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Achæans action addressed affairs afterward Agis answered appeared applied appointed arms army assistance Athenians Athens attended authority body brought Cæsar Caius called carried Cato cause charge Cicero citizens Cleomenes command conduct consequence considerable consul court death Demosthenes desired effect enemy entered expressed favour fear force friends gained gave give given hands honour hundred immediately interest Italy kind king lands latter laws likewise lived look manner marched means measures mentioned never observed occasion offered opinion orators party passed person Phocion Pompey present prince proposed received regard respect rest Romans Rome seems senate sent soon Sparta speak spirit suffer temple thing thought Tiberius tion told took tribune turn virtue whole wife young
Seite 123 - Let him go, Gertrude; do not fear our person: There's such divinity doth hedge a king, That treason can but peep to what it would, Acts little of his will.
Seite 154 - Nor mix'd in combat, nor in council join'd ; But wasting cares lay heavy on his mind : In his black thoughts revenge and slaughter roll, And scenes of blood rise dreadful in his soul. Twelve days were past, and now the dawning light 640 The gods had summon'd to th' Olympian height : Jove, first ascending from the watery bowers, Leads the long order of ethereal powers.
Seite 282 - As for Cicero, he was carried to Astyra, where, finding a vessel, he immediately went on board and coasted along to Circaeum with a favourable wind. The pilots were preparing immediately to sail from thence, but whether it was that he feared the sea, or had not yet given up all his hopes in Caesar, he disembarked, and travelled a hundred furlongs on foot, as if Rome had been the place of his destination.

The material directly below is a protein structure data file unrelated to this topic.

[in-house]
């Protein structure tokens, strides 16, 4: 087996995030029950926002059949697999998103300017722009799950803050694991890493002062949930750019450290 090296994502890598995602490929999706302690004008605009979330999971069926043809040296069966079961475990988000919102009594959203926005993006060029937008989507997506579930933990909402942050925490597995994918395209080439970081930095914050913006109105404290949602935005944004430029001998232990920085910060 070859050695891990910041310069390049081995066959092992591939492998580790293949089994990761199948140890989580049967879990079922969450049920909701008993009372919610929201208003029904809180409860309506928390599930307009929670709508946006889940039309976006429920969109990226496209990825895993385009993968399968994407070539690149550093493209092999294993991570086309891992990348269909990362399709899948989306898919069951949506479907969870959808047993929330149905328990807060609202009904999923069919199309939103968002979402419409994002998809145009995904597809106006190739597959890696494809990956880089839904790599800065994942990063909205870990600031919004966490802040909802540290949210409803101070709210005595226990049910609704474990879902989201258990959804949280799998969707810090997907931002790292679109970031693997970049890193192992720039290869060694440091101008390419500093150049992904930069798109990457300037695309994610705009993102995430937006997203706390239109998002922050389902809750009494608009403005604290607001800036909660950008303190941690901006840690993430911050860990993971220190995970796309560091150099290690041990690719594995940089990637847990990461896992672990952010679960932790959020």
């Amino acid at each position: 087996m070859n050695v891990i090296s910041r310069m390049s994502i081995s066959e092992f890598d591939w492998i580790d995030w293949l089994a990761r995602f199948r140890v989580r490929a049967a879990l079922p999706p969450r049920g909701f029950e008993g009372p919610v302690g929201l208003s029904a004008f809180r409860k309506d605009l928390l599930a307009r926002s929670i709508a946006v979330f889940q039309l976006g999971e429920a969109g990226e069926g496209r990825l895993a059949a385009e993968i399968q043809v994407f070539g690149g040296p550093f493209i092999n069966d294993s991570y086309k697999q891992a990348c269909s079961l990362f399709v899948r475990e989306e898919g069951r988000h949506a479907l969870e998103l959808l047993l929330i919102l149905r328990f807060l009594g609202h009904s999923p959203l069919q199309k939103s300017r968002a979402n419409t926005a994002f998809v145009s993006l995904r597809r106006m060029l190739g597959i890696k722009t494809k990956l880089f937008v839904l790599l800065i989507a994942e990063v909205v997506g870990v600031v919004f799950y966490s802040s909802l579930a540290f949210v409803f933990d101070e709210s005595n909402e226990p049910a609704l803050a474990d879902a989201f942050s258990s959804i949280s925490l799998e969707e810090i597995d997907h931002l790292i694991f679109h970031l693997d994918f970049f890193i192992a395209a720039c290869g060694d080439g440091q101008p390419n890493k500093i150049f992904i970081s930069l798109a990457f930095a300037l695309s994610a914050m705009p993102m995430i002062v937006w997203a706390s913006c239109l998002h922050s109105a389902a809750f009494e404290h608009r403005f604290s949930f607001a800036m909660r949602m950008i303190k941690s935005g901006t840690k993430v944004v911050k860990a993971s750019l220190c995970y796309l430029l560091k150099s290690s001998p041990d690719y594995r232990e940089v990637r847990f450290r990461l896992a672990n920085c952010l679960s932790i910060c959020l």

Seite 210 - Upon this he built himself a subterraneous study, which remained to our times. Thither he repaired every day to form his action and exercise his voice ; and he would often stay there for two or three months together, shaving one side of his head, that, if he should happen to be ever so desirous of going abroad, the shame of appearing in that condition might keep him in.
Seite 168 - ... not a Roman who has an altar that belonged to his ancestors, or a sepulchre in which their ashes rest. The private soldiers fight and die to advance the wealth and luxury of the great; and they are called masters of the world, while they have not a foot of ground in their possession.
Seite 111 - This prince was not agreeable to his people. For, though the corruption was general, and they all grew daily more and more depraved, yet Leonidas was more remarkable than the rest for his deviation from the customs of his ancestors. He had long been conversant in the courts of the Asiatic princes, particularly in that of Seleucus ; and he had the indiscretion to introduce the pomp of those courts into a Grecian state, into a kingdom where the laws were the rules of government.
Seite 209 - but I will soon provide a remedy, if you will repeat to me some speech in Euripides or Sophocles.' When Demosthenes had done, Satyrus pronounced the same speech, and he did it with such propriety of action, and so much in character, that it appeared to the orator quite a different passage. He now understood so well...
Seite 28 - By justice sway'd, by tender pity press'd: 111 fits it me, whose friends are sunk to beasts, To quaff thy bowls, or riot in thy feasts. Me would'st thou please? for them thy cares employ, And them to me restore, and me to joy.
Seite 203 - My lot might have been that of a slave, a savage, or a peasant ; nor can I reflect without pleasure on the bounty of Nature, which cast my birth in a free and civilized country, in an age of science and philosophy, in a family of honourable rank, and decently endowed with the gifts of fortune.